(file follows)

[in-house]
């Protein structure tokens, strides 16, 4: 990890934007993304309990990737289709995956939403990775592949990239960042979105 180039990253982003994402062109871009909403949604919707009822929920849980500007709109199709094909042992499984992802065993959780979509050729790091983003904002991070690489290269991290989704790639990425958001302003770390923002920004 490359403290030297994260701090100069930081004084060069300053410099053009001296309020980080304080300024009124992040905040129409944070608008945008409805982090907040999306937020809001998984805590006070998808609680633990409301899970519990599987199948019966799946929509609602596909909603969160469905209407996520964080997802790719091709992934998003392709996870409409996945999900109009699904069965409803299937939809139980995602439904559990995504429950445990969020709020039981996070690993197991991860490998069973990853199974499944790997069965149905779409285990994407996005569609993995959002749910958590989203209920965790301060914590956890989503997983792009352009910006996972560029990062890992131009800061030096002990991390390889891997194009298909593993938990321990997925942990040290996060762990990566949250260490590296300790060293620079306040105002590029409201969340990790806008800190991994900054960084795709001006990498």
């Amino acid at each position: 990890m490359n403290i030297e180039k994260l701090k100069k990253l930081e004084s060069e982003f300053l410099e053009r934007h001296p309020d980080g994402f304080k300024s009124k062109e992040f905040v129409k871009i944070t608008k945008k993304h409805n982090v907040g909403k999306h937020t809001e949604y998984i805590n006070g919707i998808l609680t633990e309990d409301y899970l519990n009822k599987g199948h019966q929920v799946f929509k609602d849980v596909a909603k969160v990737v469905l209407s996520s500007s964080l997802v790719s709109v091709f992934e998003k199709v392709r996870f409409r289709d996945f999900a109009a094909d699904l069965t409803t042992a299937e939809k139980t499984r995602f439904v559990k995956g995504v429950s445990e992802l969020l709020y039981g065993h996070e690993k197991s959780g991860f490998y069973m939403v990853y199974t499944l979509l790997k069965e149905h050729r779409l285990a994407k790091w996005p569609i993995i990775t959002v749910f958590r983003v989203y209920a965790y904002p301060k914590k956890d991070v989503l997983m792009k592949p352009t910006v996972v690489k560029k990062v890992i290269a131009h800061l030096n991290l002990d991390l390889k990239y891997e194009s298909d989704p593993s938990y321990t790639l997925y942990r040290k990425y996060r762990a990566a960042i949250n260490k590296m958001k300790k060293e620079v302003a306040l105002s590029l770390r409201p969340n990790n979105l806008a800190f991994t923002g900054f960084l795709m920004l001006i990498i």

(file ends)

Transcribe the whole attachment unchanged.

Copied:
[in-house]
């Protein structure tokens, strides 16, 4: 990890934007993304309990990737289709995956939403990775592949990239960042979105 180039990253982003994402062109871009909403949604919707009822929920849980500007709109199709094909042992499984992802065993959780979509050729790091983003904002991070690489290269991290989704790639990425958001302003770390923002920004 490359403290030297994260701090100069930081004084060069300053410099053009001296309020980080304080300024009124992040905040129409944070608008945008409805982090907040999306937020809001998984805590006070998808609680633990409301899970519990599987199948019966799946929509609602596909909603969160469905209407996520964080997802790719091709992934998003392709996870409409996945999900109009699904069965409803299937939809139980995602439904559990995504429950445990969020709020039981996070690993197991991860490998069973990853199974499944790997069965149905779409285990994407996005569609993995959002749910958590989203209920965790301060914590956890989503997983792009352009910006996972560029990062890992131009800061030096002990991390390889891997194009298909593993938990321990997925942990040290996060762990990566949250260490590296300790060293620079306040105002590029409201969340990790806008800190991994900054960084795709001006990498």
């Amino acid at each position: 990890m490359n403290i030297e180039k994260l701090k100069k990253l930081e004084s060069e982003f300053l410099e053009r934007h001296p309020d980080g994402f304080k300024s009124k062109e992040f905040v129409k871009i944070t608008k945008k993304h409805n982090v907040g909403k999306h937020t809001e949604y998984i805590n006070g919707i998808l609680t633990e309990d409301y899970l519990n009822k599987g199948h019966q929920v799946f929509k609602d849980v596909a909603k969160v990737v469905l209407s996520s500007s964080l997802v790719s709109v091709f992934e998003k199709v392709r996870f409409r289709d996945f999900a109009a094909d699904l069965t409803t042992a299937e939809k139980t499984r995602f439904v559990k995956g995504v429950s445990e992802l969020l709020y039981g065993h996070e690993k197991s959780g991860f490998y069973m939403v990853y199974t499944l979509l790997k069965e149905h050729r779409l285990a994407k790091w996005p569609i993995i990775t959002v749910f958590r983003v989203y209920a965790y904002p301060k914590k956890d991070v989503l997983m792009k592949p352009t910006v996972v690489k560029k990062v890992i290269a131009h800061l030096n991290l002990d991390l390889k990239y891997e194009s298909d989704p593993s938990y321990t790639l997925y942990r040290k990425y996060r762990a990566a960042i949250n260490k590296m958001k300790k060293e620079v302003a306040l105002s590029l770390r409201p969340n990790n979105l806008a800190f991994t923002g900054f960084l795709m920004l001006i990498i």